A few days ago, I was talking with one of the missionaries at the compound here in Kenya. The topic of missions came up, and we began to discuss the frustrations faced by missionaries when mission teams come and give almost no thought to how their presence, words, and activities affect the local people. In fact, we concluded, many times the mission teams leave the field more damaged than how they found it (wrongfully assuming that their purpose was to ‘fix’ anything in the first place).
This conversation reminded me of something that took place many months ago at a Missions in Action chapel service at Olivet. During this particular service, members of mission teams from the previous year were on the stage and some shared their experiences with the collected student body. As it turns out, Twitter can be quite a menacing mistress, as dozens of tweets started flying around talking about how ‘full of themselves’ these mission-trip members were, or how ‘holier than thou’ they seemed. Not only that, but many of the tweets were downright ridiculing international missions…
“What’s the point of going overseas when there are so many needs in our own area?”
“Missions trips do more harm than good.”
“They’re talking about this just to make us feel guilty.”
Etc. etc. etc.
While there were certainly tweets that were more pointed than that, and cause quite a stir between some people who were quite argumentative, there was one tweet that still sticks in my mind: “The only thing these people are talking about is what they experienced. Mission trips aren’t about you!”
It was a tweet meant to bash the people on stage who were sharing their thoughts, but it struck a chord with me that resonated with the conversation I had with the missionary a few days ago. It has me wondering if we sell missions and ministry on a faulty platform.
I think we tend to view mission trip experiences as an exercise of our holiness, or at least an event that facilitates our sanctification. We see them as avenues towards building a better tomorrow for us and the rest of the world. But what if the purpose of missions isn’t for us at all? What if the purpose of mission trip experiences was to sacrifice any benefit toward ourselves for the sake of helping those to whom we are going to minister?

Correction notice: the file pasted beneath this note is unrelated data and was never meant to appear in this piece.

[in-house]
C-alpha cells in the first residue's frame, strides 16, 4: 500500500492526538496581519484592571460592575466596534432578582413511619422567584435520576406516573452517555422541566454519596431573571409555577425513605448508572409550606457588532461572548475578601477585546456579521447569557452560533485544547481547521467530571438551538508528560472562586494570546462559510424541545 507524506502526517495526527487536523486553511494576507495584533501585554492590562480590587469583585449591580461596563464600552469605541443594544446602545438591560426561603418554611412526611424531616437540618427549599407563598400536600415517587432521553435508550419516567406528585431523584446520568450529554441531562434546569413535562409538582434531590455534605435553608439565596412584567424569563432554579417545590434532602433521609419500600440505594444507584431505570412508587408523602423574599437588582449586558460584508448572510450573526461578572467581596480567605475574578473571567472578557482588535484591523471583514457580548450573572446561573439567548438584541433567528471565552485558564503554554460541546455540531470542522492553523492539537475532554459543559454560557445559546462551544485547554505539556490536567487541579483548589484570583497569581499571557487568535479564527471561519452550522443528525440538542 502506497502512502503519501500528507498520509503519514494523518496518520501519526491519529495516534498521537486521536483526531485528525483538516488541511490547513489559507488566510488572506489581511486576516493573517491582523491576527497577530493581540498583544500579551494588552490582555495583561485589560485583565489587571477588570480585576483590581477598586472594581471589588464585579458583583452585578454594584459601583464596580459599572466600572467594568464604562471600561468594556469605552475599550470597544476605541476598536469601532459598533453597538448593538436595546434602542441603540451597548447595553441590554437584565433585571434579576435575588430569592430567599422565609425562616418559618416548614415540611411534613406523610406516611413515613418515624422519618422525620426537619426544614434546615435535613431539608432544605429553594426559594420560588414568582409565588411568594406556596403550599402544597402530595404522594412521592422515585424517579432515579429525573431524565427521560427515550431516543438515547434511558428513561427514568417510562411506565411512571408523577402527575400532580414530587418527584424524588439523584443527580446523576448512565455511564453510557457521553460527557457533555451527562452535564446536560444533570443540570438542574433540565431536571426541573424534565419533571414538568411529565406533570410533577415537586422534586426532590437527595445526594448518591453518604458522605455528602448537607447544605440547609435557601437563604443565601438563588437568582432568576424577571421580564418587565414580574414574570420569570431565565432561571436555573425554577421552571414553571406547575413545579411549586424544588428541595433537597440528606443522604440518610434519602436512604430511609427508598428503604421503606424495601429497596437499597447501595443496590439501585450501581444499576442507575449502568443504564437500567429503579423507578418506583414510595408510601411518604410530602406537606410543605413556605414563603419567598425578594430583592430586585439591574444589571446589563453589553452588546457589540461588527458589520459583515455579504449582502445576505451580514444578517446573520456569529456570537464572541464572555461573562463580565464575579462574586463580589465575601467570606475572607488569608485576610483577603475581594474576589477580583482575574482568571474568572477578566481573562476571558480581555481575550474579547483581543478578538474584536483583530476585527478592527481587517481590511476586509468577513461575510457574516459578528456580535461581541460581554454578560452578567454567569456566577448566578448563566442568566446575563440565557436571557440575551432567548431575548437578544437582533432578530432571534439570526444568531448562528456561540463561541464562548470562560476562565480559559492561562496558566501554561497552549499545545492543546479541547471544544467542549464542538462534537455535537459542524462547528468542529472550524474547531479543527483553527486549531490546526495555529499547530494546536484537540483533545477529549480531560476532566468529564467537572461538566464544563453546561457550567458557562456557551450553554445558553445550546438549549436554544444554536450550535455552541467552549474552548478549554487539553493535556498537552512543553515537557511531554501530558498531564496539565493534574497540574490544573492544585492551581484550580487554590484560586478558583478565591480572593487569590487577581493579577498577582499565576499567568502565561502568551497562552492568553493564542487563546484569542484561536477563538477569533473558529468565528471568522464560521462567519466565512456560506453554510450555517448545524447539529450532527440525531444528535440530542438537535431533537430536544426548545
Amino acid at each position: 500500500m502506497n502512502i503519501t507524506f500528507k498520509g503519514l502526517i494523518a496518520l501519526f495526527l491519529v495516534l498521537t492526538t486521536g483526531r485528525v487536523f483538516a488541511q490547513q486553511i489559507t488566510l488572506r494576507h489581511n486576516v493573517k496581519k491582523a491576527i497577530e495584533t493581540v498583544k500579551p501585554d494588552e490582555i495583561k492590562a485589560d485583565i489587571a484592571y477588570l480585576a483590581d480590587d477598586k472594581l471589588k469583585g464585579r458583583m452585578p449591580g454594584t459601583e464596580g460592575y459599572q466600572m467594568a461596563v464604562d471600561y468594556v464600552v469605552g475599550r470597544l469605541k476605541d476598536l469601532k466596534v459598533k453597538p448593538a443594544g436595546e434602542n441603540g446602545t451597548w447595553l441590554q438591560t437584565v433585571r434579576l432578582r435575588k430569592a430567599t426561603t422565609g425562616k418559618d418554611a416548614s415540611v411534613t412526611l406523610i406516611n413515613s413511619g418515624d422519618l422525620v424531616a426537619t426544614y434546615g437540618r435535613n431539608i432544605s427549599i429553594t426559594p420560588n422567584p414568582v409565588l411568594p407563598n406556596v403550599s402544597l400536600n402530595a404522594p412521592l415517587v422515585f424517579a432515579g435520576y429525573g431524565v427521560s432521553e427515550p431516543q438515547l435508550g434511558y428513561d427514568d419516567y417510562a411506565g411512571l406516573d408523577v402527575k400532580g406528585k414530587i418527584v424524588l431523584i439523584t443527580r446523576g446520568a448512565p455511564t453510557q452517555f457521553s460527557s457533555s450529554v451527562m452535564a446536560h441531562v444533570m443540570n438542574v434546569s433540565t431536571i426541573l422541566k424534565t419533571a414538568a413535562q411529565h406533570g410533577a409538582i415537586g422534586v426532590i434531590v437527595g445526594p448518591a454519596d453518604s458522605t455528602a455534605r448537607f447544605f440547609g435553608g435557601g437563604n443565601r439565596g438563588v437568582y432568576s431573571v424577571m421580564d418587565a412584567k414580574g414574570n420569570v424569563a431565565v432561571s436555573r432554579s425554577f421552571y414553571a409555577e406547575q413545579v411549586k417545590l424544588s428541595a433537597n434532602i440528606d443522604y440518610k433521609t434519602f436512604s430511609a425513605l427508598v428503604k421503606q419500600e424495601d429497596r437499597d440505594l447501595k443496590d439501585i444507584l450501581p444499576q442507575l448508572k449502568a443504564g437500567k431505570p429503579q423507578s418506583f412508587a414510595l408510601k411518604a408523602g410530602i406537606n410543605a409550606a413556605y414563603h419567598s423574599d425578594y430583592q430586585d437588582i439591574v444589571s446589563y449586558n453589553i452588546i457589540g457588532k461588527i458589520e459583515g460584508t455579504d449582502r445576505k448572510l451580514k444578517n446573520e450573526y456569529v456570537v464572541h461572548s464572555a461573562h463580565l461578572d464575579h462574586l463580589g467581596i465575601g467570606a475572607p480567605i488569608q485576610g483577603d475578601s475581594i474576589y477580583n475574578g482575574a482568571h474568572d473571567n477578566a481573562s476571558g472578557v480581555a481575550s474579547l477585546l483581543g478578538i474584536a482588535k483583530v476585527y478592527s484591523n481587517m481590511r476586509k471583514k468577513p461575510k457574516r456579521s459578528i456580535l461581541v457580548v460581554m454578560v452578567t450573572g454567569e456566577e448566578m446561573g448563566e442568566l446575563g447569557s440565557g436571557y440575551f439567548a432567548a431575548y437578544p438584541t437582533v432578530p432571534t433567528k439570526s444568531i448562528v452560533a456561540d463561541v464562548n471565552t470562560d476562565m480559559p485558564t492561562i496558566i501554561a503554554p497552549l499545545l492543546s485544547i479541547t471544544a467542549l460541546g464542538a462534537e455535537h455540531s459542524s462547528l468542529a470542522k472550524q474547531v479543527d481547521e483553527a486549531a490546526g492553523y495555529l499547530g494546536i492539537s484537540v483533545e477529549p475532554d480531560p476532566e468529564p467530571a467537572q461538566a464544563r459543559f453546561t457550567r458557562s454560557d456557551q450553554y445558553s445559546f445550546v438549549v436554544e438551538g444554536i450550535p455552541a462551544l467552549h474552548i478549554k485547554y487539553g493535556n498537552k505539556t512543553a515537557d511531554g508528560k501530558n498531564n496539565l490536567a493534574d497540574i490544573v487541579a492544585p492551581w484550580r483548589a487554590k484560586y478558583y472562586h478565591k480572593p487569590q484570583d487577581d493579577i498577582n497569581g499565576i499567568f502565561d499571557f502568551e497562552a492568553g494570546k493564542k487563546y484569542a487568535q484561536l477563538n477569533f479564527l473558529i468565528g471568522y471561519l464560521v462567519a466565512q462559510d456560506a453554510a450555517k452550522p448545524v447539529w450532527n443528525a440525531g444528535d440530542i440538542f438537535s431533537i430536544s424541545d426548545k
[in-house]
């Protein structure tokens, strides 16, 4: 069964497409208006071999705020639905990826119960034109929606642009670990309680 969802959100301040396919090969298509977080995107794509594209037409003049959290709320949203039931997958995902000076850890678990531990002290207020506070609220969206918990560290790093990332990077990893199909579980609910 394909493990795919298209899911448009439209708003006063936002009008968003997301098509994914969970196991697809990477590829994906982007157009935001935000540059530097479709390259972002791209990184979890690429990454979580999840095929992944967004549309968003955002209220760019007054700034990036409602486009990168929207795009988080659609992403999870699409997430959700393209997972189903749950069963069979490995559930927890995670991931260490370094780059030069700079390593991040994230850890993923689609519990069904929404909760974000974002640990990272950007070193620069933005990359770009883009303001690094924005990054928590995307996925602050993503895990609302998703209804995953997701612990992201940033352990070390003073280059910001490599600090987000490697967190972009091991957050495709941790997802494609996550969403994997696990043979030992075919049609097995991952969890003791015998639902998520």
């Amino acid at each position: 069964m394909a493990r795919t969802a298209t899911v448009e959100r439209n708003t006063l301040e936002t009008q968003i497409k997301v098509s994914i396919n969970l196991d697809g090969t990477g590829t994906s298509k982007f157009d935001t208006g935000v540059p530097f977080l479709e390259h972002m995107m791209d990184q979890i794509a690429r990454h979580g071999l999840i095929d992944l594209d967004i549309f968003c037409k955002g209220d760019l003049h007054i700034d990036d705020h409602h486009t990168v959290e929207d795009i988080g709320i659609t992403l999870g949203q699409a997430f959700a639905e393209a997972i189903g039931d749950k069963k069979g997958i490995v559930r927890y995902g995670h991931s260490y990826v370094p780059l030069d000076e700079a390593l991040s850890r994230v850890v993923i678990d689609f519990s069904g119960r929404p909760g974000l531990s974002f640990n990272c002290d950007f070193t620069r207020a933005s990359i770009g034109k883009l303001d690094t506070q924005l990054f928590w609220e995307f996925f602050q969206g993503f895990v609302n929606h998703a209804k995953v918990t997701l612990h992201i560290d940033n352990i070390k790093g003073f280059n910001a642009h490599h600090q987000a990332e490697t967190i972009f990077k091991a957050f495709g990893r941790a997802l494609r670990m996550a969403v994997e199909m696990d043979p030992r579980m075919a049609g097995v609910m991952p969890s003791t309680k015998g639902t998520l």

I think we have bought so much into the mindset that missions is about making an investment – which out to provide a reasonable rate of return! – that we forget that the whole point of mission (and, by extension, ministry) is to give ourselves away, to forego any expectation of a reasonable rate of spiritual return, and to simply offer ourselves as servants (not workers, who at least get paid) for the Kingdom.
It irks me to no end to see members of mission teams come in and neglect even the basics of doing cross-cultural work. Sure, some mistakes can be understandable, but when ‘veteran’ workers come and even the locals become annoyed with attitudes and insulted by words and actions, it makes me wonder why on earth such people do missions work in the first place.
Taking this more to heart, I have begun to wonder if I have taken the same approach to ministry. Do I administer my ministerial duties for the sake of building my reputation? Will I commit to certain programs and themes in my future church in order to rake in more potential members, or make people feel more comfortable in my church? Will my style of pastoring be based on who I am and what I need? Or will I be the pastor who offers himself to his people regardless of any amount of personal benefit?
Before I came to Kenya, I was asked by a few people the following question: “How will going to Kenya help you be a better pastor in the States?”
I think I have the answer to that question: I am not here in Kenya to be a better pastor in the States. I am here in Kenya to be a minister in Kenya. The purpose of my time here is to love the people here, and to be obedient to what God desires of me here. I am not here for the purpose of becoming a better pastor, or to become more spiritual. Will I learn a lot that can help me as I pastor in the States? Sure! But that’s not the reason I’m here.
I am wondering, what is the reason we do what we do in the lives of others? Is it to generate a ‘God-moment’? Do we treat people like stocks, where we keep depositing our time and energy just so we can get a nice return on our investment? Or do we invest ourselves in the lives of others for the sake of others, and letting that be enough?
When we treat people like shares, and the Kingdom like the stock market, all we do is make a fool of ourselves.
Would it be okay for us if we never see the results of all of our time, energy, and resources? I think the answer to that question would reveal to us quite a lot about ourselves.